Dear Senator John Cornyn,
Remember how everyone got all bent out of shape because they inferred that Barack Obama said they were bitter?
That is nothing compared to the wrath of me when I received this e-mail from you:
I am struck by the ongoing vitality of Texas, in contrast to deteriorating economic times in other parts of the country—and I’m always impressed by the optimism and pride of Texans everywhere. It’s clear that we’re doing a lot of things right in Texas: That’s why we’re growing, and that’s why people want to move here. These observations remind me that one of my major duties in the Senate is to bring more Texas values to Washington.
In Internet terms, you, Mr. Cornyn, #suckit.
Note: Image of Cornyn at Houston rodeo from the Senator's email, presumably his own personal Flickr album (?).
I like Texas. It's a great state with many great things about it, not the least of which are the people. I do agree with you that Texans are plucky. I'm glad your Texas is a utopia of perfection and exuberance for you.
Unfortunately, my Texas looks a little strapped and wilted to me. I have friends withdrawing children from preschool next year to save tuition money (read: they can't afford it any longer). I have a single mother friend who just took a third job to make ends meet. My family has cut our grocery shopping back from every week to every other week. If we run out of something, such as milk, we have to tough it out until shopping day arrives. My husband has threatened to turn vegetarian because he thinks meat is too pricey these days (and too dangerous). He's threatened to go vegan for the same reason (dairy too pricey).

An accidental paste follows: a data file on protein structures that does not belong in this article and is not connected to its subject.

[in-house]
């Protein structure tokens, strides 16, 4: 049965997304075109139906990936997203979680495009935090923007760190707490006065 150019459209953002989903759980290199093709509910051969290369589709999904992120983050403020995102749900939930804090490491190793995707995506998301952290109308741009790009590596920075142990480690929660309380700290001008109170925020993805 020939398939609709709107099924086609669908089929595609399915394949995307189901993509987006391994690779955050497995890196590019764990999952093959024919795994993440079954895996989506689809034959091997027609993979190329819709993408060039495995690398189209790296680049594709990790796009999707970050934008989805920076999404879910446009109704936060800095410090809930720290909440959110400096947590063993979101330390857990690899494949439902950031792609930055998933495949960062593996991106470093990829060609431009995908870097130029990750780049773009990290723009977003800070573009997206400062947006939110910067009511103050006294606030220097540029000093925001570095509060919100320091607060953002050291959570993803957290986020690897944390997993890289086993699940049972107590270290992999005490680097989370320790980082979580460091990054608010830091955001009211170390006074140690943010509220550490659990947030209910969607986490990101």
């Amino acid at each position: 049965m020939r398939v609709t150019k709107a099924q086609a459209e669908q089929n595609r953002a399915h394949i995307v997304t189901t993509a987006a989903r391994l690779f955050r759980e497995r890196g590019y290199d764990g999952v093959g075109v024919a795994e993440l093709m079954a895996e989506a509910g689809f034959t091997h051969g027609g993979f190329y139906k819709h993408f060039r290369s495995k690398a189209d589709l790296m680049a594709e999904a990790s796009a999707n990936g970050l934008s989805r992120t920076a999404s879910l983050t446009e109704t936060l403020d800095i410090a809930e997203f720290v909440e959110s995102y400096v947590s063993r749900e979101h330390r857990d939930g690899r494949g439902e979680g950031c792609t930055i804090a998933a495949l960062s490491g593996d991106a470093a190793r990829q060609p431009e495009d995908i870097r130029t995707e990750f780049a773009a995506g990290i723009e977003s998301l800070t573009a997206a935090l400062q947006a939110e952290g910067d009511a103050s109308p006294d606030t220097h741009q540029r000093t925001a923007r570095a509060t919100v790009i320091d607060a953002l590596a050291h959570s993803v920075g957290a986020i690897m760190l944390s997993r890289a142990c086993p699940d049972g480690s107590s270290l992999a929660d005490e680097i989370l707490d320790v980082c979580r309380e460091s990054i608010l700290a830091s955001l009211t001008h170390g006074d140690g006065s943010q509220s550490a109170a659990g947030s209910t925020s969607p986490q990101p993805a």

As thrilled as this makes me---a preferred vegetarian---I dislike strongly the reasons he plans to make these changes.
Food prices have gone up record levels recently. Milk costs 26% more. Eggs cost 40% more. Pasta is up 30%, and produce (fruits and vegetables) increased in cost by 20%. That's pretty much our shopping list, Senator. We've gone from spending about 12% of our income on groceries to spending nearly 20% of our income on groceries.
Unfortunately, our income isn't expanding that fast. In fact, it's barely expanding at all.
Grocery shopping cutbacks are the least of it.
Gas has gone up at least 29-30%. My husband has to commute far and often for his work. That's sucking up a more significant portion of our income, too.
The income that's not increasing, remember?
The bottom line is that our bottom line doesn't go nearly as far as it
did a year ago. (Note: Wicked cool image from Boston.com.)
We are strapped. Stressed. Wilted.
I know we are okay. I know we'll be okay. I know we aren't living some pathetic and uncomfortable life. But I also know that slowly and surely we are cutting back more and more until we are nearly bare bones. The next cuts will be deep and painful.
Our choices are made for our family's good, but I also know that they affect the larger community. For example, we've cut back our charitable donations, canceled planned home improvements, and don't buy things such as the sort you hope we'll spend our tax relief check on. Also, we aren't buying products as much any more, because vendors have had to increase their prices to keep pace with their cost increases. We don't have that disposable income, and we can't justify the expense.
So, I'm glad you're feeling just dandy about the state of Texans in Texas.
And you don't get to tell me I'm just fine.
Bitter? Oh yeah I am, just a little bit.
Your reluctant constituent Julie Pippert
Julie often has that feeling, you know the one, where you're ranting over noise when suddenly the music goes off and everyone stares? Yeah, that happens here, there, everywhere and also at her blog, Using My Words.